Semiconductors

New Discovery Could Pave the Way for Spin-based Computing

  • By Workstudy User
  • 25 December 2014

Electricity and magnetism rule our digital world. Semiconductors process electrical information, while magnetic materials enable long-term data storage. A research team led by PQI faculty Jeremy Levy has discovered a way to fuse these two distinct properties in a single material, paving the way for new ultrahigh density storage and computing architectures.

Levy and colleagues published their work in Nature Communications, elucidating their discovery of a form of magnetism that can be stabilized with electric fields rather than magnetic fields.

Nanoscientists Suggest Use of Vacuums to Overcome Limits of Conventional Silicon-Based Semiconductor Electronics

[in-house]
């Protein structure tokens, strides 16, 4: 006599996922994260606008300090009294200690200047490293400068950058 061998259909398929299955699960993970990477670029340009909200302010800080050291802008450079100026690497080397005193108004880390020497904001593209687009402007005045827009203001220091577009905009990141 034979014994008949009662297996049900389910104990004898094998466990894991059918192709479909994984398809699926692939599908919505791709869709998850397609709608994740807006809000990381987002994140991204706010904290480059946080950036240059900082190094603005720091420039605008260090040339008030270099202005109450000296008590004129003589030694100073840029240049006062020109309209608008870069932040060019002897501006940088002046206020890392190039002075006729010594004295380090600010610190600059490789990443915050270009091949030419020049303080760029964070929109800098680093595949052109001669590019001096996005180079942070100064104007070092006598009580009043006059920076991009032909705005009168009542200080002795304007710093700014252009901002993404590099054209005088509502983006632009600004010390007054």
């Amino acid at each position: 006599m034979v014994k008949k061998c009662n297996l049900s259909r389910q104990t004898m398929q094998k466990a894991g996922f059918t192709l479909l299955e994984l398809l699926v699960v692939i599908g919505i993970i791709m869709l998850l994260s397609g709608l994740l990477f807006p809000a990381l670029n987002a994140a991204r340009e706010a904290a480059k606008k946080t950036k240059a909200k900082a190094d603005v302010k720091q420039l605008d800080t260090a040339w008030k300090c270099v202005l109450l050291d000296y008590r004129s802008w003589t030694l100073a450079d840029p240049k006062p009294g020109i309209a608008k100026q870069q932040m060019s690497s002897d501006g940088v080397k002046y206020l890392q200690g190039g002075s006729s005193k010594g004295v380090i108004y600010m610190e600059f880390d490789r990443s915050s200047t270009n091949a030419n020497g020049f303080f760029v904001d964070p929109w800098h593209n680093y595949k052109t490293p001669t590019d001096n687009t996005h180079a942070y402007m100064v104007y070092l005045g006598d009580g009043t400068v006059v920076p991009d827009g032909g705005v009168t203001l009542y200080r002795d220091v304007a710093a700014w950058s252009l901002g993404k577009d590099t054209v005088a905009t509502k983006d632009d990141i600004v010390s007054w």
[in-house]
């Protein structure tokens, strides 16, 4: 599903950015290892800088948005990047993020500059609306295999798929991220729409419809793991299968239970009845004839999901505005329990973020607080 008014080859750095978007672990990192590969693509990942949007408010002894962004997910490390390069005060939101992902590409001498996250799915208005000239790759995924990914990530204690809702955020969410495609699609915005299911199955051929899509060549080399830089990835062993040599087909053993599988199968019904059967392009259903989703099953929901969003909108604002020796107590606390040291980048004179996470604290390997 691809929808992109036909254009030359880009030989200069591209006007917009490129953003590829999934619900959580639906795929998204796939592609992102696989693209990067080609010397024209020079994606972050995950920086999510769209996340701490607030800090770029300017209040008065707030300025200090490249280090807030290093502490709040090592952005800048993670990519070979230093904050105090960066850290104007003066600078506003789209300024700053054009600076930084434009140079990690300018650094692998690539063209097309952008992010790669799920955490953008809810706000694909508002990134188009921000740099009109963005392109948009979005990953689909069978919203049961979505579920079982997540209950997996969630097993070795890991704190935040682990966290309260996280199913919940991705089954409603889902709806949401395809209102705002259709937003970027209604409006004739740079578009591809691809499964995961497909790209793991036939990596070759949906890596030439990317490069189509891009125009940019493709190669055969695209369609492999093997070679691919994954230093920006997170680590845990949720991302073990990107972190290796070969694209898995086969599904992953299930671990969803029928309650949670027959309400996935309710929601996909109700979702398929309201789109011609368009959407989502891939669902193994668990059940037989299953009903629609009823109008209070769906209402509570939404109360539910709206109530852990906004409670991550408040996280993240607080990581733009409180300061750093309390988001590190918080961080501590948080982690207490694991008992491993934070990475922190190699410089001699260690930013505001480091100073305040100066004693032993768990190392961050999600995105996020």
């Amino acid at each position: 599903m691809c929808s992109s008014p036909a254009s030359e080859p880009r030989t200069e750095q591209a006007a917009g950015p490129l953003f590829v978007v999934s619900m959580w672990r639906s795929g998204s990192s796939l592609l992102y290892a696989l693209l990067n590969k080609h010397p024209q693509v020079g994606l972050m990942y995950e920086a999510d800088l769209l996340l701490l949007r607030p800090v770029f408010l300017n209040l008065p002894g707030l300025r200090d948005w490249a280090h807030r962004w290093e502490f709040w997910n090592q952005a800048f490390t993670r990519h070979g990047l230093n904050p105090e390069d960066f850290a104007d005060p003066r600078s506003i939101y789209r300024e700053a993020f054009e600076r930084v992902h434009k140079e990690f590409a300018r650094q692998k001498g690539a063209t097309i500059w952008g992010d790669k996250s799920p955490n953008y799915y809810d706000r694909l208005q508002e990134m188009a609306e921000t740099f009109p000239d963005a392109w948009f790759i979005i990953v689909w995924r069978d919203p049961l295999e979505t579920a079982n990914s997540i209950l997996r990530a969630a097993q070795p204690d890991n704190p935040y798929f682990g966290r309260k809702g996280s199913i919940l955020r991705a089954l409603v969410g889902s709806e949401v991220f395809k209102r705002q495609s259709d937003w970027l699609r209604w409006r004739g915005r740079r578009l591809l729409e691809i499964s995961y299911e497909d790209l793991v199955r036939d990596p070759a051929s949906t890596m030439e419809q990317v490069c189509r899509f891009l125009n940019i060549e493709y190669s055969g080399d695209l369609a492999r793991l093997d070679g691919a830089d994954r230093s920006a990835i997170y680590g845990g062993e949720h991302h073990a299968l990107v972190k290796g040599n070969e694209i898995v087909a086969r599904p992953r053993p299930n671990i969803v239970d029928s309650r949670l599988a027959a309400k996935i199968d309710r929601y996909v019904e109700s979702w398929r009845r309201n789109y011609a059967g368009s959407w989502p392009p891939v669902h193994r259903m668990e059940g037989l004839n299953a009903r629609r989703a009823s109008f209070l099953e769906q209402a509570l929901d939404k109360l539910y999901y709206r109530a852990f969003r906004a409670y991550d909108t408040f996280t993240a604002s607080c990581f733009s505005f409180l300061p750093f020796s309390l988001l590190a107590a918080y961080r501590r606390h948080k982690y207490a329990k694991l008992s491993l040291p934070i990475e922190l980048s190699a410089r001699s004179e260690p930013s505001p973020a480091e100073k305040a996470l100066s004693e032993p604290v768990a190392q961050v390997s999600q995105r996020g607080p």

• By Aude Marjolin
  • 2 July 2012

With the advent of semiconductor transistors—invented in 1947 as a replacement for bulky and inefficient vacuum tubes—has come the consistent demand for faster, more energy-efficient technologies. To fill this need, researchers at PQI are proposing a new spin on an old method: a switch from the use of silicon electronics back to vacuums as a medium for electron transport—exhibiting a significant paradigm shift in electronics. Their findings were published in Nature Nanotechnology.

"Physical barriers are blocking scientists from achieving more efficient electronics," said Hong Koo Kim, PQI faculty and principal investigator on the project. "We worked toward solving that road block by investigating transistors and its predecessor—the vacuum."

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